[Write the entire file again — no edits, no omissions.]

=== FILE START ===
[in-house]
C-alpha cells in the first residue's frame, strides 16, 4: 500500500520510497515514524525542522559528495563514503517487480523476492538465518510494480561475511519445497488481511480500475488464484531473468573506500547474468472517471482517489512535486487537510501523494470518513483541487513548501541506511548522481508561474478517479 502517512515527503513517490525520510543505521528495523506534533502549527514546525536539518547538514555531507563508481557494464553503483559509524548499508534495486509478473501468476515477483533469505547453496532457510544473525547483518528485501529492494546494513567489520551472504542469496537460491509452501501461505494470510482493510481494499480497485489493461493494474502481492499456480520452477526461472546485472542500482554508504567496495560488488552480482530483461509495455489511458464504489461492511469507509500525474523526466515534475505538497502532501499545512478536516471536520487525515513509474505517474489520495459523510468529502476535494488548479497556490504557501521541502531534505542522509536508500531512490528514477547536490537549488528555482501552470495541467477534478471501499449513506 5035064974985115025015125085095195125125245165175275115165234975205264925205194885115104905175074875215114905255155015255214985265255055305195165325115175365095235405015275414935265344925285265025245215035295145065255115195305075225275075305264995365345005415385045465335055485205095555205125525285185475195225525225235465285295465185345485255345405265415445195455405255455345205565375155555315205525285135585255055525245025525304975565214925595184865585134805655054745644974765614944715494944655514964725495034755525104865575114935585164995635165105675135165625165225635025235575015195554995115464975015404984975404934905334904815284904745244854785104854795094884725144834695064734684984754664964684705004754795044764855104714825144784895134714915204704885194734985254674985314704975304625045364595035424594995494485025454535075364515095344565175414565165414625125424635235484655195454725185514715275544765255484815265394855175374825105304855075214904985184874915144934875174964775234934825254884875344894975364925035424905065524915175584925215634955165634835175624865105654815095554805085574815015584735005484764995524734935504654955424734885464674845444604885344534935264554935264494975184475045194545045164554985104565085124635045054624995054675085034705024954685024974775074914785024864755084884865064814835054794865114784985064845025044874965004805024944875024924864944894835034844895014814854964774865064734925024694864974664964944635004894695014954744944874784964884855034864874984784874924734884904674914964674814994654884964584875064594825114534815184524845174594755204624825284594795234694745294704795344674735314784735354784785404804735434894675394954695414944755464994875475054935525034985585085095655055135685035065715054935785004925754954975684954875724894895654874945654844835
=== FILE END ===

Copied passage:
[in-house]
C-alpha cells in the first residue's frame, strides 16, 4: 500500500520510497515514524525542522559528495563514503517487480523476492538465518510494480561475511519445497488481511480500475488464484531473468573506500547474468472517471482517489512535486487537510501523494470518513483541487513548501541506511548522481508561474478517479 502517512515527503513517490525520510543505521528495523506534533502549527514546525536539518547538514555531507563508481557494464553503483559509524548499508534495486509478473501468476515477483533469505547453496532457510544473525547483518528485501529492494546494513567489520551472504542469496537460491509452501501461505494470510482493510481494499480497485489493461493494474502481492499456480520452477526461472546485472542500482554508504567496495560488488552480482530483461509495455489511458464504489461492511469507509500525474523526466515534475505538497502532501499545512478536516471536520487525515513509474505517474489520495459523510468529502476535494488548479497556490504557501521541502531534505542522509536508500531512490528514477547536490537549488528555482501552470495541467477534478471501499449513506 5035064974985115025015125085095195125125245165175275115165234975205264925205194885115104905175074875215114905255155015255214985265255055305195165325115175365095235405015275414935265344925285265025245215035295145065255115195305075225275075305264995365345005415385045465335055485205095555205125525285185475195225525225235465285295465185345485255345405265415445195455405255455345205565375155555315205525285135585255055525245025525304975565214925595184865585134805655054745644974765614944715494944655514964725495034755525104865575114935585164995635165105675135165625165225635025235575015195554995115464975015404984975404934905334904815284904745244854785104854795094884725144834695064734684984754664964684705004754795044764855104714825144784895134714915204704885194734985254674985314704975304625045364595035424594995494485025454535075364515095344565175414565165414625125424635235484655195454725185514715275544765255484815265394855175374825105304855075214904985184874915144934875174964775234934825254884875344894975364925035424905065524915175584925215634955165634835175624865105654815095554805085574815015584735005484764995524734935504654955424734885464674845444604885344534935264554935264494975184475045194545045164554985104565085124635045054624995054675085034705024954685024974775074914785024864755084884865064814835054794865114784985064845025044874965004805024944875024924864944894835034844895014814854964774865064734925024694864974664964944635004894695014954744944874784964884855034864874984784874924734884904674914964674814994654884964584875064594825114534815184524845174594755204624825284594795234694745294704795344674735314784735354784785404804735434894675394954695414944755464994875475054935525034985585085095655055135685035065715054935785004925754954975684954875724894895654874945654844835